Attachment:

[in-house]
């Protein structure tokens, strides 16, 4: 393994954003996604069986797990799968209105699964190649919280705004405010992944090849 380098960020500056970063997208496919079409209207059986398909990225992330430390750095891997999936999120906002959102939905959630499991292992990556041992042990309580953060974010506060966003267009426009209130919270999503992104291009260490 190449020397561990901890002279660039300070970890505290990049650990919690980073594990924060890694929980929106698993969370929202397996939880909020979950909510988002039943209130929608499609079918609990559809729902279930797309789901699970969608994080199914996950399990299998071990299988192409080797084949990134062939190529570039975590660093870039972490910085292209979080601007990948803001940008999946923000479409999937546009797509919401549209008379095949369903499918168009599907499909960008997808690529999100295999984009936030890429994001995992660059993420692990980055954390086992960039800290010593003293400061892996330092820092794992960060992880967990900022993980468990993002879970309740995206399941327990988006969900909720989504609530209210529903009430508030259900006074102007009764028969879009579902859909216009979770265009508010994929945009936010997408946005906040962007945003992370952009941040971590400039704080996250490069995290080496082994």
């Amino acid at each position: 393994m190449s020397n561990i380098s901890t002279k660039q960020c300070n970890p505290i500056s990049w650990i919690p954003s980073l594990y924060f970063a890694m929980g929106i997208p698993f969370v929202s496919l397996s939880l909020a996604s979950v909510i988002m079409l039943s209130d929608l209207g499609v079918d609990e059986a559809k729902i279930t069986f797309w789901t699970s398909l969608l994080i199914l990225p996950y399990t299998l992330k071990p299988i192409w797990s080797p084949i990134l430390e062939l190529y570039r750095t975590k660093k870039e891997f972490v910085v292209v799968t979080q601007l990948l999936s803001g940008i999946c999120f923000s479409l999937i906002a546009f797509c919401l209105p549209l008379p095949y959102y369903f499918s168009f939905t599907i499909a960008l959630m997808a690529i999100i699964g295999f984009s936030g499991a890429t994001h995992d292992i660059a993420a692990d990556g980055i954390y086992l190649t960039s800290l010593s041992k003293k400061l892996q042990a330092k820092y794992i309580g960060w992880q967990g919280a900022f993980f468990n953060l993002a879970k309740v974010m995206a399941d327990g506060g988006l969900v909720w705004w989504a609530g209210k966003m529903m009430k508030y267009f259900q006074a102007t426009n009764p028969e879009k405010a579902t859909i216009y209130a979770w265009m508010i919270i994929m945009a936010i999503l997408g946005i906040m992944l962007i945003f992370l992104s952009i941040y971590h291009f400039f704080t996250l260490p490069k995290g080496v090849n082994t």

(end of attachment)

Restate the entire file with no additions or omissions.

[in-house]
């Protein structure tokens, strides 16, 4: 393994954003996604069986797990799968209105699964190649919280705004405010992944090849 380098960020500056970063997208496919079409209207059986398909990225992330430390750095891997999936999120906002959102939905959630499991292992990556041992042990309580953060974010506060966003267009426009209130919270999503992104291009260490 190449020397561990901890002279660039300070970890505290990049650990919690980073594990924060890694929980929106698993969370929202397996939880909020979950909510988002039943209130929608499609079918609990559809729902279930797309789901699970969608994080199914996950399990299998071990299988192409080797084949990134062939190529570039975590660093870039972490910085292209979080601007990948803001940008999946923000479409999937546009797509919401549209008379095949369903499918168009599907499909960008997808690529999100295999984009936030890429994001995992660059993420692990980055954390086992960039800290010593003293400061892996330092820092794992960060992880967990900022993980468990993002879970309740995206399941327990988006969900909720989504609530209210529903009430508030259900006074102007009764028969879009579902859909216009979770265009508010994929945009936010997408946005906040962007945003992370952009941040971590400039704080996250490069995290080496082994």
């Amino acid at each position: 393994m190449s020397n561990i380098s901890t002279k660039q960020c300070n970890p505290i500056s990049w650990i919690p954003s980073l594990y924060f970063a890694m929980g929106i997208p698993f969370v929202s496919l397996s939880l909020a996604s979950v909510i988002m079409l039943s209130d929608l209207g499609v079918d609990e059986a559809k729902i279930t069986f797309w789901t699970s398909l969608l994080i199914l990225p996950y399990t299998l992330k071990p299988i192409w797990s080797p084949i990134l430390e062939l190529y570039r750095t975590k660093k870039e891997f972490v910085v292209v799968t979080q601007l990948l999936s803001g940008i999946c999120f923000s479409l999937i906002a546009f797509c919401l209105p549209l008379p095949y959102y369903f499918s168009f939905t599907i499909a960008l959630m997808a690529i999100i699964g295999f984009s936030g499991a890429t994001h995992d292992i660059a993420a692990d990556g980055i954390y086992l190649t960039s800290l010593s041992k003293k400061l892996q042990a330092k820092y794992i309580g960060w992880q967990g919280a900022f993980f468990n953060l993002a879970k309740v974010m995206a399941d327990g506060g988006l969900v909720w705004w989504a609530g209210k966003m529903m009430k508030y267009f259900q006074a102007t426009n009764p028969e879009k405010a579902t859909i216009y209130a979770w265009m508010i919270i994929m945009a936010i999503l997408g946005i906040m992944l962007i945003f992370l992104s952009i941040y971590h291009f400039f704080t996250l260490p490069k995290g080496v090849n082994t």